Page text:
Another way Costco holds down costs is by owning the stores the firm operates. At the end of FY22, Costco owned the land and buildings of 661 of the 838 warehouse stores. The company also owns 177 properties on leased land.
Another strong advantage lies in the low number of SKUs the company sells. For example, Target (TGT) offers 75,000 SKUs, Costco 4,000. This translates to exceptional leverage with vendors. In turn, this drives down costs. On average, COST marks up merchandise by 11%. That compares to markups of 20% or more for most retailers.
An example of the comparative cost of sales is borne by comparing Costco’s and Target’s sales per square feet. In 2021, COST had $1,600 in sales per square foot, whereas Target garnered a relatively paltry $430 per square foot in sales that year.
Another edge Costco holds over rivals lies in shopper’s demographics. As the following chart illustrates, Costco has the lead among consumers with incomes above $75,000. With customers earning six-figure incomes, Costco has a double-digit lead.
According to a report by Placer.ai, visits to Costco increased 3% in August, 4.5% in July, and 3.6% in June. The July increase in foot traffic notched the best month for that figure since July of 2022. Visits to competitors’ wholesale clubs and superstores dropped 1.9% in August and 0.4% in June and July.
A Word Regarding The Kroger-Albertsons Deal
Last October, at a cost of $24.6 billion, Kroger (KR) announced the proposed acquisition of Albertsons (ACI). Provided it is approved by regulators, the deal is expected to close early next year. It is assumed that several hundred stores will be spun-off to meet regulatory approval. That would mean the combined companies would push Kroger’s store count from just over 2,700 locations today to about 4,600 units.
This would result in an improved logistics network, increased scale and a stronger competitive position for Kroger. While I do not believe the merger’s approval would present strong headwinds for COST, I will opine that if the deal fails, it would represent a significant positive for Costco. I think Kroger needs the deal to maintain a strong competitive position in the industry.
It is important to note here that In the 12-month period ending on June 30, Kroger’s market share dropped from 12.1% two years earlier to 10.7%, with Walmart (WMT) and Costco gaining market share in that time frame.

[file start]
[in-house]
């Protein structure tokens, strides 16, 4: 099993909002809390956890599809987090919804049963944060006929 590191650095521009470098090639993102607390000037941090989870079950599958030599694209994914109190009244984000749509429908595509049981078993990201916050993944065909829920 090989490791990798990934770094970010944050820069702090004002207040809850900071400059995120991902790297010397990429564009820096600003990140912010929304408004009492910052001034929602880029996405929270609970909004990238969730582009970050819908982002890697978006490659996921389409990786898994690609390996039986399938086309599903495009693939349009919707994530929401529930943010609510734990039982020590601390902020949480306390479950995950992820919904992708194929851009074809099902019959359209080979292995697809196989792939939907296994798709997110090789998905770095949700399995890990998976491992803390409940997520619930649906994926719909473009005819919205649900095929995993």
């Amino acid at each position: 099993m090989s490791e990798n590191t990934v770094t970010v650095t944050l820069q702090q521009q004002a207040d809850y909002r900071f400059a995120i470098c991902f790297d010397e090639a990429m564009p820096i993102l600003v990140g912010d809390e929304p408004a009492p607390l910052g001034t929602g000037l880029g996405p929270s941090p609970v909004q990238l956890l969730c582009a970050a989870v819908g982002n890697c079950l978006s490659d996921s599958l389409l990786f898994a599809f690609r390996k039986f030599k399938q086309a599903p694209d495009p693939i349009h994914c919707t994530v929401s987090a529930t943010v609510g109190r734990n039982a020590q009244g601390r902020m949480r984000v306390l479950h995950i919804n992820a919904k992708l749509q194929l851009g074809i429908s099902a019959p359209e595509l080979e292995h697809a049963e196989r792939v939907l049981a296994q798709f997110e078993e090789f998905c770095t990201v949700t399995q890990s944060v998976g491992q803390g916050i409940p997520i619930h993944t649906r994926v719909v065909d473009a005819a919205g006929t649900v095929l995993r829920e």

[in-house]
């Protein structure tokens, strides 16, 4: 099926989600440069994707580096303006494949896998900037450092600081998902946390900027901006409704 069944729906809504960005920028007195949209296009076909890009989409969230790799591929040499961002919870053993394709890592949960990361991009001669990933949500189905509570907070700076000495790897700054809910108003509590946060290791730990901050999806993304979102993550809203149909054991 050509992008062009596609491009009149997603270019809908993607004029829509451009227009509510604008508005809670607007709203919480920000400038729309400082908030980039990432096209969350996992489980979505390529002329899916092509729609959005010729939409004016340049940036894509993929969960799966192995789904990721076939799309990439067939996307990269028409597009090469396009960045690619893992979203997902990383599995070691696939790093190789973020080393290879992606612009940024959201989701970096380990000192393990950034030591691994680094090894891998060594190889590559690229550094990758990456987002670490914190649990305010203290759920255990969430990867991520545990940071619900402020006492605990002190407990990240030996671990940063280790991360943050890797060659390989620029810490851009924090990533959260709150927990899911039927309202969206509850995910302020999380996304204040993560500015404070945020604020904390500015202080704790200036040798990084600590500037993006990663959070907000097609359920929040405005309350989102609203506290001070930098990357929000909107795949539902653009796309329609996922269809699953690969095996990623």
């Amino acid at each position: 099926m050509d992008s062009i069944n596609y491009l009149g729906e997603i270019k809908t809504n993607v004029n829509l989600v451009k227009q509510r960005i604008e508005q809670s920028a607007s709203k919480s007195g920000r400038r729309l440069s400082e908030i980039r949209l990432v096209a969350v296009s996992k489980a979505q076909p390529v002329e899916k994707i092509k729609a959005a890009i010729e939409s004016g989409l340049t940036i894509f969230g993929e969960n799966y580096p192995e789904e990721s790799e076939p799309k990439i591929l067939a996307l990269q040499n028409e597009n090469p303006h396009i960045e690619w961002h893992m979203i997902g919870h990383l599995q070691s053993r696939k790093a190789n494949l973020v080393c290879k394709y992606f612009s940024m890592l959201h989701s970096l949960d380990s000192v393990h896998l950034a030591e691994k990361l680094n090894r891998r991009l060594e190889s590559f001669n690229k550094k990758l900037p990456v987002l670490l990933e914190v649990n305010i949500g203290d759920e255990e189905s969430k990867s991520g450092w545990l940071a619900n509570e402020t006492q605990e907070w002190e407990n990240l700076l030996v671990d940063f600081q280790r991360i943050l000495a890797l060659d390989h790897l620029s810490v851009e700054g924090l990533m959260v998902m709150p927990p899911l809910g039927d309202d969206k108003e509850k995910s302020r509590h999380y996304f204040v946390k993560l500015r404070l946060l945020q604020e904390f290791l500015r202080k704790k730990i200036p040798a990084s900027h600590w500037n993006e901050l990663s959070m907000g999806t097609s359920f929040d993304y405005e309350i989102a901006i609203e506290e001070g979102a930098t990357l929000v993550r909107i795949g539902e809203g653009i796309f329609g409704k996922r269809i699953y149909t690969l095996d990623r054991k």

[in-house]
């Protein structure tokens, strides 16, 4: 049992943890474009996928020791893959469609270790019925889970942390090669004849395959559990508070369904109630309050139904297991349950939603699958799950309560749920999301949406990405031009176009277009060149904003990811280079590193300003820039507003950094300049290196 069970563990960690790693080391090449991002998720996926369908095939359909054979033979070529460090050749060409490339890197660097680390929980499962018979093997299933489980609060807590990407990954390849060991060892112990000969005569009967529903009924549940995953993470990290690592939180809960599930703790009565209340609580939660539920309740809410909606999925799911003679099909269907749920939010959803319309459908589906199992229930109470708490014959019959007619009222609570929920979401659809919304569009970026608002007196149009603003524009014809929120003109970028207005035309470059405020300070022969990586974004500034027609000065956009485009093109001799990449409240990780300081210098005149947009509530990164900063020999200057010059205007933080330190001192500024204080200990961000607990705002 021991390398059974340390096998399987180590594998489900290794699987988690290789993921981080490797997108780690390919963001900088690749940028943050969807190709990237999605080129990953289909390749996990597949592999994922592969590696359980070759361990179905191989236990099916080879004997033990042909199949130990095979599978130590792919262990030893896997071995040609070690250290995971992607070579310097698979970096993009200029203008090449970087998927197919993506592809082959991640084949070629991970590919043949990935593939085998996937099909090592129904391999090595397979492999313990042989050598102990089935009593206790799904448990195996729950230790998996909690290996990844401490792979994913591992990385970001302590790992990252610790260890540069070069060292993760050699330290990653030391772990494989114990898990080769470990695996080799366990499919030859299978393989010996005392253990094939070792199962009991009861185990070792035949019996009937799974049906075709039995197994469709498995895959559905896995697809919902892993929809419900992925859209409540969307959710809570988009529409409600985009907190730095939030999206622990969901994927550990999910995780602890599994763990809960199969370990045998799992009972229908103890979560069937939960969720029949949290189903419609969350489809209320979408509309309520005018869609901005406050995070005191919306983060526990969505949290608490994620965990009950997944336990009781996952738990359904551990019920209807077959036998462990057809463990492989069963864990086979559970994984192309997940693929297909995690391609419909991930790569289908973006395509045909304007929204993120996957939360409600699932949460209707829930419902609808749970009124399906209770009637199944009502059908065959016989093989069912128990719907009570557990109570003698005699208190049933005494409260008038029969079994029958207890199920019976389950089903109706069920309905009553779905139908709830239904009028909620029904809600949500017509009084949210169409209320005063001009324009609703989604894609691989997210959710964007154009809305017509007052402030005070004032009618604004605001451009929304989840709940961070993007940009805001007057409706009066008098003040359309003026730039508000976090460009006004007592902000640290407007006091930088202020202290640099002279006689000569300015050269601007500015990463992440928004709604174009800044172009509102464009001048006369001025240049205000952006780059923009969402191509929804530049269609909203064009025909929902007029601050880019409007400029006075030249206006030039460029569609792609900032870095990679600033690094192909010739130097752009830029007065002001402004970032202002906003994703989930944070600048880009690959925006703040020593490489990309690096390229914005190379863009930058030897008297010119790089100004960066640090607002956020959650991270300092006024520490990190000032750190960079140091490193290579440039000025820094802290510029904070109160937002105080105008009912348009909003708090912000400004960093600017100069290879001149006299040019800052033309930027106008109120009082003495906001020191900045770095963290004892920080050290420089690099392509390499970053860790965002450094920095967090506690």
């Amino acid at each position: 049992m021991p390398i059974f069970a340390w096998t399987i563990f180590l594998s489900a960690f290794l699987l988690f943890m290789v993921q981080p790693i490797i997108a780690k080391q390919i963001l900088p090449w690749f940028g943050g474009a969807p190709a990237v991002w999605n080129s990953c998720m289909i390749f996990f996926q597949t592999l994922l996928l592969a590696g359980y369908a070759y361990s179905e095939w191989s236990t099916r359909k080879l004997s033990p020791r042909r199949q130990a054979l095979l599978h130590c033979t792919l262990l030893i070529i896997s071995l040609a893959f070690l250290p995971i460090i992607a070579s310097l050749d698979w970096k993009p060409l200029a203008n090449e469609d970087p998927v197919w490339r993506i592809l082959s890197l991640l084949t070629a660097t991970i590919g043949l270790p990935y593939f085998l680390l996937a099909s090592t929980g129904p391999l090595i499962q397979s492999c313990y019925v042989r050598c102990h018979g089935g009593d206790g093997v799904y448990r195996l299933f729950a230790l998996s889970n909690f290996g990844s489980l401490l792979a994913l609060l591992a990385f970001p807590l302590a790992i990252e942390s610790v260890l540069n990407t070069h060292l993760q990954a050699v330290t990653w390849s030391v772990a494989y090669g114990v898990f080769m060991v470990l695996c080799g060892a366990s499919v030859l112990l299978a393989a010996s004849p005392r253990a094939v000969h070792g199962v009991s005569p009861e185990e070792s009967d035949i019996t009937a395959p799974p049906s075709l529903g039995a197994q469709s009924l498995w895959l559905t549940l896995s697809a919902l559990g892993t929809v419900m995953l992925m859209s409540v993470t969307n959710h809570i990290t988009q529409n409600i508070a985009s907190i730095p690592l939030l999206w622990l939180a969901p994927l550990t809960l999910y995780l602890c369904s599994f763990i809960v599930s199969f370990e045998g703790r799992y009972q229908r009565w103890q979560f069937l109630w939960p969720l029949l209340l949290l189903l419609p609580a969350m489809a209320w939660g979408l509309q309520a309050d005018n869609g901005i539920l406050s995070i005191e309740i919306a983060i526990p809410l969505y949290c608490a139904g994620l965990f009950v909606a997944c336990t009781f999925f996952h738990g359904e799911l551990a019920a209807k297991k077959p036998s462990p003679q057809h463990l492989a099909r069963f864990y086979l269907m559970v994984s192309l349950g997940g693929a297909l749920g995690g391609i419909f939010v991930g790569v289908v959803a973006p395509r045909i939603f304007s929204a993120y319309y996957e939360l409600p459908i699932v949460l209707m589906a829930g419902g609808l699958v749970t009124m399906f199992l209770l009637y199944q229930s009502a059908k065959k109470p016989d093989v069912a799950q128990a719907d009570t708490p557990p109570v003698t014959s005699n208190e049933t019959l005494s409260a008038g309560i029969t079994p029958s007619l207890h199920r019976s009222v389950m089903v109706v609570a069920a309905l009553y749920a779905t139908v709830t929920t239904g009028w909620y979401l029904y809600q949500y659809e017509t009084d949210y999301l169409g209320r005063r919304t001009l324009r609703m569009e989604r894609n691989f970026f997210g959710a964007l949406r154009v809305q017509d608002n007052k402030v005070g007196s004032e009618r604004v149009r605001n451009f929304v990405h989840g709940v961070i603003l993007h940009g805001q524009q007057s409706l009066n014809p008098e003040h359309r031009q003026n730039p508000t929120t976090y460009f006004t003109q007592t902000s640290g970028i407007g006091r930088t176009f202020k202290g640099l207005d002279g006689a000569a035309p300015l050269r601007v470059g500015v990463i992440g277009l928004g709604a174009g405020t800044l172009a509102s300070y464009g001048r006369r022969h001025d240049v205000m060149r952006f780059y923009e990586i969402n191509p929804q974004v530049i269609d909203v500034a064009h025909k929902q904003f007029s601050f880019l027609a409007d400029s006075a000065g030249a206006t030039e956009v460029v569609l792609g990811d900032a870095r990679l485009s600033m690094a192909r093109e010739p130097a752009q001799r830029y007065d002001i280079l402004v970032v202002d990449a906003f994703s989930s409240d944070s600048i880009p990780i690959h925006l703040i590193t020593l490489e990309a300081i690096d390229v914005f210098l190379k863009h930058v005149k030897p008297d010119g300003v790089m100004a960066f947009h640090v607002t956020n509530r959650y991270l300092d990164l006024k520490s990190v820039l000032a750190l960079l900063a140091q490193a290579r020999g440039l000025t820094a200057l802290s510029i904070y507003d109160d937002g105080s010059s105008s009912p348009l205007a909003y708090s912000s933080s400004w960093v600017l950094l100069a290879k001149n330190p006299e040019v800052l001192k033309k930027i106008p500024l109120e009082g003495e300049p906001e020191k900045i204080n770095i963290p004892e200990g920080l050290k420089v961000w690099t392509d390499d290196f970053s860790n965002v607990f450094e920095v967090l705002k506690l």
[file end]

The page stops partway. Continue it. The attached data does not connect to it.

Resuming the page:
Dividend, Debt, and Valuation
COST yields 0.73%, has a payout ratio of 27.47%, and a 5-year dividend growth rate of 13.15%. It should be noted that the company paid a special dividend of $10 in December of 2020, and also paid a special dividend of $5 to $10 on four occasions over the last eleven years..
Debt is rated Aa3 from Moody’s and A+ from Standard & Poor’s. Due to cash and equivalents exceeding debt in FY21 and FY22, Costco had no net debt at the end of those two fiscal years.
COST trades for $557.47 per share. Prior to this quarters’ earnings report, the average 12-month price target of the 20 analysts that follow the stock was $567.96.
The forward P/E of 38.33x is above the 5-year average P/E of 35.85x, and the 5-year PEG of 4.32x is well above the average for that metric of 3.53x.
Is Costco Stock A Buy, Sell, Or Hold?
As noted throughout this article, there are numerous positives when assessing a prospective investment in Costco. A bullet-proof balance sheet, a very strong competitive advantage on several fronts, and a transparently long growth runway all count as reasons why one might invest in the company.
Consider that Costco has just over 800 locations, while Walmart has nearly 3,600 stores in the US, and Target’s store count totals about 1,900, and it is manifest that Costco has ample room for growth.
However, a review of the following chart shows Costco’s comparable sales growth is slowing.
Furthermore, in an era where e-commerce sales are of great import, the Costco’s online sales are struggling.
Perhaps the only negative of any real concern lies in the stock’s current valuation. The shares now trade well above the average one-three-and five-year P/E multiples. The same holds true of the 5-year PEG ratio (4.32x), and analysts forecast earnings to only grow at about 8% per year for the next five years.
No matter how solid the company, valuations matter. Consequently, I must rate COST as a Hold.
Aside from Kroger, I do not have a position in any of the tickers mentioned in this article.